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Rising Appalachia Celebrate Earth Day with 'Stand Like An Oak'

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Rising Appalachia Celebrate Earth Day with 'Stand Like An Oak'

Long now stewards of resilience, sisters Leah Song and Chloe Smith, better known as the frontwomen of Rising Appalachia, know when to raise their voices and demand to be heard, but also when to harmonize softly, focusing messages of support to the ears of those who might need it the most. "Stand like an Oak" is the latter. The first new music release since Leylines, "Stand like an Oak" features Rising Appalachia at their most intimate, encouraging listeners to "put away your cares" and "fold up your fears"; to "stand like an Oak" in the face of trying times-fitting in that this song is being released in conjunction with Earth Day. Yesterday, The Bluegrass Situation premiered a music video for "Stand like an Oak," which finds Rising Appalachia deep in the song's recording process at Asheville's stunning Echo Mountain Recording studio.

Watch the video below!

"Now, in the time of corona, we are seeing the necessary roles of music and healing practices in our abilities to see through this pandemic and stay steady on our course of compassion and strength," says Chloe. "I wrote this song for a loved one going through the wave and arc of depression and anxiety, someone whom I wanted to sing a reminder to, to find her roots and footing when the wind blows strong. Mental health is a gripping mountain for so many people to climb, and this song honors that journey as well as the people who pull us up out of it. Leah adds, "'Stand like an Oak' is a song to remind us of our innate sturdiness and deep roots in this vital dark soil of Earth; the innate presence and stability of the Oaktree as our model and muse of calmness in the great storms."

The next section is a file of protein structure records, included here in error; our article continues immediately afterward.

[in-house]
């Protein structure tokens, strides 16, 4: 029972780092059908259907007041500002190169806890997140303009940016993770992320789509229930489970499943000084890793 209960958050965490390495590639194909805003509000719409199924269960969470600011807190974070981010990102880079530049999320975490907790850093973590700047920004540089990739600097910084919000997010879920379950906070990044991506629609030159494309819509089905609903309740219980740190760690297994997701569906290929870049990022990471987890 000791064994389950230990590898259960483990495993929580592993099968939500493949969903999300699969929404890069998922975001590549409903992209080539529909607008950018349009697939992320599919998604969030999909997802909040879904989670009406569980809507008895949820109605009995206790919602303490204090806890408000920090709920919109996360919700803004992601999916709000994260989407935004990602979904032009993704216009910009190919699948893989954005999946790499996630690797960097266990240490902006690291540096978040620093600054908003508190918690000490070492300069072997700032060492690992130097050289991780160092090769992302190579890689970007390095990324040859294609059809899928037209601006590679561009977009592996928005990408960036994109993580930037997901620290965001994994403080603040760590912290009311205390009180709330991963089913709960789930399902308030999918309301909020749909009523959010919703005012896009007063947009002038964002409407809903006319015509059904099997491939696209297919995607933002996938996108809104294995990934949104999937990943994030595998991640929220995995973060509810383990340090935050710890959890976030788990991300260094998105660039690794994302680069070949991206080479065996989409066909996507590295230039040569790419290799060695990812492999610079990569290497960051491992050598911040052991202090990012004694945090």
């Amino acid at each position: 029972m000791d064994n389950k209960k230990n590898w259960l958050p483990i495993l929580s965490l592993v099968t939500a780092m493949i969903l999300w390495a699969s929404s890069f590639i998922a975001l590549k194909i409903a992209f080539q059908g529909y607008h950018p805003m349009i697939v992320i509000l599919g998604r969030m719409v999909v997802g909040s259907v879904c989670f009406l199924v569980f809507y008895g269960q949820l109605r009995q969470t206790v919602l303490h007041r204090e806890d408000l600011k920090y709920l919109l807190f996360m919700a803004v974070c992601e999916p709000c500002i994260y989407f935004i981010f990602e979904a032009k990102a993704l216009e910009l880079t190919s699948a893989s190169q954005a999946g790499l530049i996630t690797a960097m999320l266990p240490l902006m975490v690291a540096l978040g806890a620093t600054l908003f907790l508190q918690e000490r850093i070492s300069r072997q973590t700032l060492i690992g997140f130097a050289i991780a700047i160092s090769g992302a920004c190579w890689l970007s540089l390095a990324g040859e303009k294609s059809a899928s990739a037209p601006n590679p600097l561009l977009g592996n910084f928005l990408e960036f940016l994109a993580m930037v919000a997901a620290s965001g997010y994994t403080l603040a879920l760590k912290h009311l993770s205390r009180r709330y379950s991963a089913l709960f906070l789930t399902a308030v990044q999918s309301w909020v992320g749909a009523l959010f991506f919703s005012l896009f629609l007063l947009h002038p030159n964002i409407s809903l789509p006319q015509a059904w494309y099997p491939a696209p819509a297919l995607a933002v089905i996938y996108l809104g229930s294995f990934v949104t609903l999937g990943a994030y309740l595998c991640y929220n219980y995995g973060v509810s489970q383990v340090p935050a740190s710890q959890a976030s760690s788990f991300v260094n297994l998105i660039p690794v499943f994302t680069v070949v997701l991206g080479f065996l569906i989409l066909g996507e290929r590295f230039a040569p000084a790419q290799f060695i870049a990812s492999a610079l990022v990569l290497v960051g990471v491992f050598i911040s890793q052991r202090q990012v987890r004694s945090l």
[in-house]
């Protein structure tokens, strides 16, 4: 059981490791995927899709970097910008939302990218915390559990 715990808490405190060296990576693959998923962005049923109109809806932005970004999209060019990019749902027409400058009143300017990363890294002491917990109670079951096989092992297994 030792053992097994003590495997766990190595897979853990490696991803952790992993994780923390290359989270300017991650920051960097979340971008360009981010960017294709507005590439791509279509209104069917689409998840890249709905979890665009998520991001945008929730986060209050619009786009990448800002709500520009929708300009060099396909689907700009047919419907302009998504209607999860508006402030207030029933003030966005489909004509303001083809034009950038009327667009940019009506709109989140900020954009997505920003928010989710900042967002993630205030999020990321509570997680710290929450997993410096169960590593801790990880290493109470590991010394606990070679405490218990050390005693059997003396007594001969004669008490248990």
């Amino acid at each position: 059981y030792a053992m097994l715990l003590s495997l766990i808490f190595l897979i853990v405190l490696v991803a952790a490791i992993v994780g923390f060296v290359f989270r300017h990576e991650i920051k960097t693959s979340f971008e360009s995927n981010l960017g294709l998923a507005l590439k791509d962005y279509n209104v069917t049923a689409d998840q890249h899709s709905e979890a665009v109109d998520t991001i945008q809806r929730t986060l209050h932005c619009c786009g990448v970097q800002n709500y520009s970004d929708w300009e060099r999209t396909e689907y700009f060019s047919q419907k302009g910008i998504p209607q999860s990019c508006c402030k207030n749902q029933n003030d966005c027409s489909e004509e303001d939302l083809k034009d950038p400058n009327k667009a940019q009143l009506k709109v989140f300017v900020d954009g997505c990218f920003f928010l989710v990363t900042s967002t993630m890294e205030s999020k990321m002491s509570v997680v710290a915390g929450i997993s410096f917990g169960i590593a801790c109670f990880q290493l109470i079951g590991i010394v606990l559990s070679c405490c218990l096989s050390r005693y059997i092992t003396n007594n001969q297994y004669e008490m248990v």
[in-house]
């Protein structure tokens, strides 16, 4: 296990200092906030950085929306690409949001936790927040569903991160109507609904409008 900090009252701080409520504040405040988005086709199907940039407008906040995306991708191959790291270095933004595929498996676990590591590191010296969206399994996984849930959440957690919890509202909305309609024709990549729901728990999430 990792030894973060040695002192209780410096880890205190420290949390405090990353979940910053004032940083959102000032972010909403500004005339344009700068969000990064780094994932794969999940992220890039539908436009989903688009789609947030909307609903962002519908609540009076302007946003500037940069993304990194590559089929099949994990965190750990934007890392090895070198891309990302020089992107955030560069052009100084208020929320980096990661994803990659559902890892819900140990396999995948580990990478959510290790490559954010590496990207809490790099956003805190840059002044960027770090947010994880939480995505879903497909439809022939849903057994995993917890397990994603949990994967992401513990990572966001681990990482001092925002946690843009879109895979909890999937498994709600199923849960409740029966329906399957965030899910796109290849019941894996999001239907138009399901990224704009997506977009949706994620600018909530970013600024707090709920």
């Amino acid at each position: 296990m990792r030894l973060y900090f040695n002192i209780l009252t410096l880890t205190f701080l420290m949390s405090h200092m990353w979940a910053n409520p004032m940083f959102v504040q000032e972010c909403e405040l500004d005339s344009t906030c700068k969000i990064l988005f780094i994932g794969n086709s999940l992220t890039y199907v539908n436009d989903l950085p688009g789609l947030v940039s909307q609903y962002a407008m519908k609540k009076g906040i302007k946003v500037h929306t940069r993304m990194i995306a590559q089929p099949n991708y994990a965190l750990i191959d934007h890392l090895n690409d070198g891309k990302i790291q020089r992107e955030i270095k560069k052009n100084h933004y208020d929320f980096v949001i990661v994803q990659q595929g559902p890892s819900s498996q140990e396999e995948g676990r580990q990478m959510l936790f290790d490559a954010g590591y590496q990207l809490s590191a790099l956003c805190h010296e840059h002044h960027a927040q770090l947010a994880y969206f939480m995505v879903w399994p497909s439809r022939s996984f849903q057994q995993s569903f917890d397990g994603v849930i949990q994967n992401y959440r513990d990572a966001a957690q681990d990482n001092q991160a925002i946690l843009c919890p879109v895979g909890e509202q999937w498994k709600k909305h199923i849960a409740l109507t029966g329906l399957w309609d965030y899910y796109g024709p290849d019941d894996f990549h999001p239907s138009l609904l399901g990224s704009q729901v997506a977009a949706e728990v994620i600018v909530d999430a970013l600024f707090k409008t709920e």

"In a time of so much unknown and anxiety around what is to come, we must remember that we always have the tools of the deep ground beneath us, and the ritual for rushing waters to wash away that which does not serve us," says Leah. "Lean into this quiet earthly realm to fortify and strengthen. 'Leave it by the angels of the water...'"

Also announced today is Rising Appalachia's online meet & greet for Friday, April 24th. Titled "A Conversation with Rising Appalachia," fans can make a 'pay what you can' donation and join the band for discussion and song-a digital version of what so many fans take part in while the band tours. "Our meet & greets are ways that we were able to gather before concerts each night to get to know pieces of your stories and deeper stories of place before we take to the stage. Obviously this time there is no stage, just the possibility that we can have a dialogue and dig into some deeper conversations about our work at large, the meaning of these times, and how we can continue to strategize together," says the band. Fans can expect to hear poetics and songs from each band member, resilient strategies, and ideas on adapting to a new normal. Want to join in on the conversation? All details can be found here.

Donations from Friday's meet & greet will be gratefully distributed to the working musicians on Rising Appalachia's team who are currently trying to find a new way to share art. Additionally, 10% of proceeds will be donated to The Dogwood Alliance in honor of Earth Week and their diligence to protecting our planet.

For other isolation ideas, if you haven't yet seen Rising Appalachia's Tiny Desk Concert which features songs from Leylines, their most recent record, might we suggest checking that out on NPR Music.



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